I was seated on a comfortable bar stool set up against a large granite island countertop in the most bright and beautiful kitchen. I was eating a mouthwatering salad of mixed greens, lobster, and avocado, dressed in a fresh vinaigrette. It was course two of a nine course tasting menu. On the other side of the island countertop, dressed in a dalmation print apron, was Chef Patrick O’Connell, busy at the stove, artfully crafting the most perfect dishes. Then it occurred to me. I’m sitting in the kitchen at The Inn at Little Washington and Patrick O’Connell is personally preparing me a nine-course tasting menu. That’s when I realized that I was probably dreaming. But I took another bite of lobster and then proceeded to share a story with my new pal, Patrick, about how the cast of The Hills randomly stopped by my beach house one afternoon to use the bathroom. He laughed and then told me of his encounter with the cast of Jersey Shore. Mind you, I neither have a beach house, nor have I ever even watched The Hills, let alone met the cast. I took another bite of my salad.
Patrick took a piece of foie gras out of the fridge and raised the heat on the skillet. Course three would be foie gras. Fantastic. In the background, I heard an unusual roar and a thump. I turned my attention to a woman who’d entered the kitchen and was standing on the opposite side of the island countertop. Clearly she was an acquaintance of Patrick. She was flipping through the pages of a scrapbook. Feeling right at home, I began flipping through the pages with her; pictures of a grandson. I heard the pop and sizzle of the foie gras hitting the hot pan. And then that strange roar and thump again.
Patrick began preparing my plate, with a perfectly petite mound of baby watercress and a drizzle of a thick, dark sauce. Is that a cherry-balsamic reduction? My mouth was watering. Roar and thump. I opened my eyes. Roar and thump; the sound of the garbage truck passing down my road. I quickly closed my eyes, pressed them tightly together, desperate to return to The Inn at Little Washington. Come on! The foie gras was almost ready! I tried to will myself back into that dream. No such luck. Moments later, a small voice, magnified by the effects of the baby monitor, called to me, Mommy, I’m done with my nap, followed by the sound of small footsteps as he ran to exit his room.
You owe me seven more courses, Patrick O’Connell, starting with that foie gras!
Back to reality… Today’s recipe is the brainchild of three hungry minds. It began with a discussion of an apple cinnamon cream cheese, which my sister enjoys at the bagel shop near her office. Within moments, we’d developed a fully formed idea for a decadent treat, which we named Apple-Cinnamon Rangoons. Think crab rangoons, but take away the crab and throw in some cinnamon apples instead. Pure genius. I’d have made them that very moment if I wasn’t missing the essential cream cheese and too lazy to run down to the grocery store. But I made these little babies yesterday and boy are they spectacular! They’re a tad tedious to assemble, but the result is well-worth the small labor. Make sure you make these when you have a crowd of people around to help you eat them. Or trust me, you will eat them all yourself.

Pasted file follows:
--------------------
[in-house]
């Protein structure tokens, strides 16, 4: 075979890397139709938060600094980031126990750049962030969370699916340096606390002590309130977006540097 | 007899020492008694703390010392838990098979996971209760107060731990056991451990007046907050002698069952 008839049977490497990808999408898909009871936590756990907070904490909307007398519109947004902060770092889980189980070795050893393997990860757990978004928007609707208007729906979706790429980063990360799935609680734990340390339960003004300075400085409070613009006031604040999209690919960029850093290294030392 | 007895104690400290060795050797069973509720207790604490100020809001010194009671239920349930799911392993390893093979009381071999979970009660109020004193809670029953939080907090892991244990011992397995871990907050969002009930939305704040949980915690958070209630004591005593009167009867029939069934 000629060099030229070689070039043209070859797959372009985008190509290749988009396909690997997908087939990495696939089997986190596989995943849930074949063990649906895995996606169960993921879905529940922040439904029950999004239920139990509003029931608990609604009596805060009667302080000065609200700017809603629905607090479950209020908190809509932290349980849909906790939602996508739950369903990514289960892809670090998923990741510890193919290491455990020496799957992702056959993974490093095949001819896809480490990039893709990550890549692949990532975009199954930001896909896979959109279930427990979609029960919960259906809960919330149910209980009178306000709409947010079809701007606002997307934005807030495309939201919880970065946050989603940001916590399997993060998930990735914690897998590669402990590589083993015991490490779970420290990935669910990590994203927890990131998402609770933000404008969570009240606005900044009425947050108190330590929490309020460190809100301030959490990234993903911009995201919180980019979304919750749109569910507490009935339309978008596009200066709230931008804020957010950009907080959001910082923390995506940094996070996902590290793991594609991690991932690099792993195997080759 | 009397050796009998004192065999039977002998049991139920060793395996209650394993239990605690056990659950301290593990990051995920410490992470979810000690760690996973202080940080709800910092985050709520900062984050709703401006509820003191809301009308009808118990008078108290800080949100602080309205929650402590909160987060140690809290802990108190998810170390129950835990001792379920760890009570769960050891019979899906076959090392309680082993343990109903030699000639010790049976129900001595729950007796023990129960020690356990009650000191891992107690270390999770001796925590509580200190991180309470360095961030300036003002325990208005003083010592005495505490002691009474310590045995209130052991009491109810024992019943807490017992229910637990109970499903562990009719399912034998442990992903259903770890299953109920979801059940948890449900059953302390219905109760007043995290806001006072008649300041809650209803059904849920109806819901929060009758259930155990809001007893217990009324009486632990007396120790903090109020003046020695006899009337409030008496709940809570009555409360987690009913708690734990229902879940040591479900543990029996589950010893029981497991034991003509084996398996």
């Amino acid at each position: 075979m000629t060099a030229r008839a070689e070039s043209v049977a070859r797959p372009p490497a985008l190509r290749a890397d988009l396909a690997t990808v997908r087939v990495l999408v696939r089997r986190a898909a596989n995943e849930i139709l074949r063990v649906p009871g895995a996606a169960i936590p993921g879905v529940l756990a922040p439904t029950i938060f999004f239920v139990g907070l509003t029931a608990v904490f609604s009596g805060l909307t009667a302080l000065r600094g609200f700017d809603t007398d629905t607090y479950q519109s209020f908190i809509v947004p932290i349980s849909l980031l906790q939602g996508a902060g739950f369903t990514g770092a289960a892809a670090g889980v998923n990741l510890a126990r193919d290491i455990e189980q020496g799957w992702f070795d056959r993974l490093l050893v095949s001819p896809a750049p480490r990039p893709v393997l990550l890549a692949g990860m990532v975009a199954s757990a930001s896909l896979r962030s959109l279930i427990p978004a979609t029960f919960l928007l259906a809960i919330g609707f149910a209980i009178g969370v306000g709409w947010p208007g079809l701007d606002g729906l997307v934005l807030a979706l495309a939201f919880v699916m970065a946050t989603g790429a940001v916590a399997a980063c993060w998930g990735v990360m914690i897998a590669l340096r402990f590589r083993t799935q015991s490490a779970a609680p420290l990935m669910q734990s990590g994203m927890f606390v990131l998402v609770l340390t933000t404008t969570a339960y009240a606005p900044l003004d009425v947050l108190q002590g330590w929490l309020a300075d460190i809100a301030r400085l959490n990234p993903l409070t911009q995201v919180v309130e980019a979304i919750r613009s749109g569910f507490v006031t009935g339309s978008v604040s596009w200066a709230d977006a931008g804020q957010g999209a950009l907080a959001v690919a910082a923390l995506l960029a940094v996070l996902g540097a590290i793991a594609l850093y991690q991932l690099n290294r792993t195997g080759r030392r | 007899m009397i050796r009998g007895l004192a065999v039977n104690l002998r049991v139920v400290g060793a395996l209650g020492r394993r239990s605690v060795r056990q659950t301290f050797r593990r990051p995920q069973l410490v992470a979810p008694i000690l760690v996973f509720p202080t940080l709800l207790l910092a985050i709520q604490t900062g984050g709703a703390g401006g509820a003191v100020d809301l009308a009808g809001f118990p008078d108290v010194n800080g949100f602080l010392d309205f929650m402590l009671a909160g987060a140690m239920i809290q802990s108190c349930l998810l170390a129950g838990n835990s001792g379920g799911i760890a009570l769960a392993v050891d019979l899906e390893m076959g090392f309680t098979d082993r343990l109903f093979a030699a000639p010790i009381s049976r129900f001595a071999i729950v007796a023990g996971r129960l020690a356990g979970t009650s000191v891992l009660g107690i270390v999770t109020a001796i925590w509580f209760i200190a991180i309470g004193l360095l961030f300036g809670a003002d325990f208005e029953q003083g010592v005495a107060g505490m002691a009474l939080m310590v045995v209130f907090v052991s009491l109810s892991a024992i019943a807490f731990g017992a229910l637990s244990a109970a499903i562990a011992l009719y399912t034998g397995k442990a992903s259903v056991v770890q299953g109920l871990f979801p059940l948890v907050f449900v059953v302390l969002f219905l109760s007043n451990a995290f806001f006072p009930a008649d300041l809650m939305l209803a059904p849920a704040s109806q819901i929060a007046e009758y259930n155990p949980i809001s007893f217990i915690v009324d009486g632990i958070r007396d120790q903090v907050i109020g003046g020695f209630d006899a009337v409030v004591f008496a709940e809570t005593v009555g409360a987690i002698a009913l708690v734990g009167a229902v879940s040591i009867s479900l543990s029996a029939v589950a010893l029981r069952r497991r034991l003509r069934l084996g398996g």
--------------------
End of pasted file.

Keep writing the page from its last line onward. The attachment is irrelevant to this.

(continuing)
- 2 medium Granny Smith Apples, peeled, cored, and diced
- 1 1/2 Tbsp Butter
- 1 Tbsp Brown Sugar
- 1 tsp Cinnamon
- 2 Tbsp Water
- 4 ounces Cream Cheese, chilled and cut into cubes (approximately 1/2″ each)
- 40 Wonton Wrappers*
- Vegetable oil, for frying
- 1/8 cup Sugar, for sprinkling
- 1/4 teaspoon Cinnamon, for sprinkling
*My grocery store carries Wonton Wrappers in the frozen foods section. Some grocery stores carry them near the refrigerated produce. Defrost before using.
In a skillet, melt the butter over medium heat. Add the diced apples. Stir and cook for a minute or two. Add the brown sugar, cinnamon, and water. Stir until the brown sugar begins to melt and coat the apples. Cook for a few minutes until the apples are tender, but not mushy. Cool before using.
Set up a work station with the cinnamon apples, cream cheese cubes, defrosted wonton wrappers, a small bowl of water, and a large piece of wax paper.
To Assemble the Rangoons:
Place a cube of cream cheese in the center of a wonton wrapper.
Place a small spoonful of the cinnamon apples around the cream cheese.
Use your finger or a pastry brush to wet the edges of the wonton wrapper with water. Fold the wrapper in half, over the filling, to create a rectangle.
Use your finger or a pastry brush to wet one corner of the rectangle. Fold the corner down to form a diagonal edge.
Turn the wonton wrapper over and fold down the opposite corner, to form a triangle packet. Place the prepared rangoons onto the wax paper.
**It’s not absolutely necessary to fold the wonton in this manner. You can create any type of packet, even as simple as folding the wonton wrapper in half diagonally.
Repeat until you’ve used all of the filling.
To cook, heat about 1/2″ of vegetable oil in a skillet. Get it good and hot. Add a few of the rangoons and cook for a minute or two on each side, until golden brown and crispy. If they seem to be cooking too quickly, turn down the heat. Remove the rangoons from the oil with a slotted spoon and place on a paper towel to remove excess oil. Sprinkle the hot rangoons with a mixture of the cinnamon and sugar. Serve hot.
Makes about 40